2x 45-60 min interviews, over 2 days
Interview 1: Latin poem (with translation) given beforehand, personal statement, CAT; Interview 2: philosophy questions given beforehand, personal statement; Interview 3: English - poem, personal statement
Practice papers, Latin translation sessions, vocab learning. Don't worry about doing everything.
Reading academic articles can be useful practice; research the interview process a bit; don't go crazy with breadth of further reading; mock interviews are useful, if you can get them.
Remember this advice isn't official. There is no guarantee it will reflect your experience because university applications can change between years. Check the official Cambridge and Oxford websites for more accurate information on this year's application format and the required tests.
Also, someone else's experience may not reflect your own. Most interviews are more like conversations than tests and like, any conversation, they are quite interactive.
Number of interviews: 3
Skype interview: No
Interview spread: 1 on first day, 2 on next day
Length of interviews: 45 minutes to 1 hour each
My first interview was a literature interview for Classics. I found the
I also had an ancient history and philosophy interview (despite this not being a part of my course) where the prepared work was thinking through some philosophical questions. This was followed by more questioning on my personal statement.
Finally, I had an English interview with two LOVELY and down-to-earth tutors, which focused again on a discussion of a poem and then some very gentle discussion of my personal statement that didn't feel nearly as gruelling as my Classics interview. But I have heard very different experiences too!
Despite how nervous I was, they honestly ended up feeling much too short! I think they were all about 45 minutes - an hour, which isn't very long at all because there's quite a lot going on in each interview - usually discussion of an unseen text, followed by discussion of the personal statement - potentially separate lines of enquiry by the 2 interviewers - and I got a couple of grammar questions in one classics interview too!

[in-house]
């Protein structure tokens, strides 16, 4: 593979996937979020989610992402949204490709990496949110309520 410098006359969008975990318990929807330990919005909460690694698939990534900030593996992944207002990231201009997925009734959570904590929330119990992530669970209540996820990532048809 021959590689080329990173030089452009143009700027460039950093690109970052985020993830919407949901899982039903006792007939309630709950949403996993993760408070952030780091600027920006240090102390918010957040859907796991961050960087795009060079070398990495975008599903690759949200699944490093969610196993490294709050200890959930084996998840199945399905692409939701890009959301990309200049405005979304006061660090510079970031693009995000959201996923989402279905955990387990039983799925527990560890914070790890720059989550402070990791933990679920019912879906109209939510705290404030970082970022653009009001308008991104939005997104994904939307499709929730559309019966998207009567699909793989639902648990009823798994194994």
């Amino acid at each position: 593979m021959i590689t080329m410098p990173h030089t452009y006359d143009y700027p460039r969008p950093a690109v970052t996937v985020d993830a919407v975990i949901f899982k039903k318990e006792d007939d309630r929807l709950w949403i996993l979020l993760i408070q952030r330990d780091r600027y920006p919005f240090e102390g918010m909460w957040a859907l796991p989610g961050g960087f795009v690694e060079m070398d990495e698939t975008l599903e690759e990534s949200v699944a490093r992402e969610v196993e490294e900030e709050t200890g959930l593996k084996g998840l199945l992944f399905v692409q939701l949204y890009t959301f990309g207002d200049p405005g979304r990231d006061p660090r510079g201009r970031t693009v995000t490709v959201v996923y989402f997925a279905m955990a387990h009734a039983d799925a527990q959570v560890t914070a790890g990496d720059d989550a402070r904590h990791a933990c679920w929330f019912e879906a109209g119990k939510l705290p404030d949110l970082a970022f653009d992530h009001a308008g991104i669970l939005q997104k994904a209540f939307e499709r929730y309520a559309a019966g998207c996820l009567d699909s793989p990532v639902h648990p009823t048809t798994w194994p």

I only did practice papers for the
Getting used to spending your free time reading scholarly articles and thinking about your response to them is some very helpful (if slightly sad) practice.
I think it's very worthwhile doing some research specifically into the interview process, and if you come from the type of school which rarely sends pupils to Oxbridge and doesn't have any teachers who went there, I would take everything you're told with a pinch of salt because I've heard some quite shocking misinformation coming from people who should be trustworthy... including literally dozens of people that I know of alone who were discouraged from applying at all by their school, who not only were serious candidates but got in! If you want to go and you think you have a chance, just go for it! They will not be expecting the same level of preparedness from you as from some old Etonians, etc, and despite the skewed statistics, state school pupils are still the majority.
I was also told that there's no need to go crazy with the breadth of your further reading. Depth is more important, and they'll only ask you about what you've told them to on your personal statement. Having said that, if you're not willing to spend any of your free time reading about your passions, you won't enjoy the next 3/4 years at Oxford anyway! So you should be doing enough just by virtue of your passion and your desire to get in. The psychological strain of the application process is quite intense, so it's much more important to focus on keeping yourself on the ball, because at interview it will be much more important to respond on the ball than to know endless quantities of information.
In that light, the best preparation I did was